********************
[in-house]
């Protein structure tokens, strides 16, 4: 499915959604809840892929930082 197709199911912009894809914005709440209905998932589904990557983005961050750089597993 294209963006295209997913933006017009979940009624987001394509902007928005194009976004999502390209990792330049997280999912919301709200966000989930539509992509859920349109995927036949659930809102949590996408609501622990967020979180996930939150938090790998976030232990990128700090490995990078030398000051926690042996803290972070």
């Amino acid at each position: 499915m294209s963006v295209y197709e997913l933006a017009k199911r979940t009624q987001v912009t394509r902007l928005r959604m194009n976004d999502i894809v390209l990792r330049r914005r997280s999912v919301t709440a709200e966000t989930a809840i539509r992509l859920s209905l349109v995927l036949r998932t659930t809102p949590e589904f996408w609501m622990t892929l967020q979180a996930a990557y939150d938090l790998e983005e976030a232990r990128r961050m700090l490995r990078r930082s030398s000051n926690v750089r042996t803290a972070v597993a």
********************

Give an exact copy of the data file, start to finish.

[in-house]
């Protein structure tokens, strides 16, 4: 499915959604809840892929930082 197709199911912009894809914005709440209905998932589904990557983005961050750089597993 294209963006295209997913933006017009979940009624987001394509902007928005194009976004999502390209990792330049997280999912919301709200966000989930539509992509859920349109995927036949659930809102949590996408609501622990967020979180996930939150938090790998976030232990990128700090490995990078030398000051926690042996803290972070």
């Amino acid at each position: 499915m294209s963006v295209y197709e997913l933006a017009k199911r979940t009624q987001v912009t394509r902007l928005r959604m194009n976004d999502i894809v390209l990792r330049r914005r997280s999912v919301t709440a709200e966000t989930a809840i539509r992509l859920s209905l349109v995927l036949r998932t659930t809102p949590e589904f996408w609501m622990t892929l967020q979180a996930a990557y939150d938090l790998e983005e976030a232990r990128r961050m700090l490995r990078r930082s030398s000051n926690v750089r042996t803290a972070v597993a």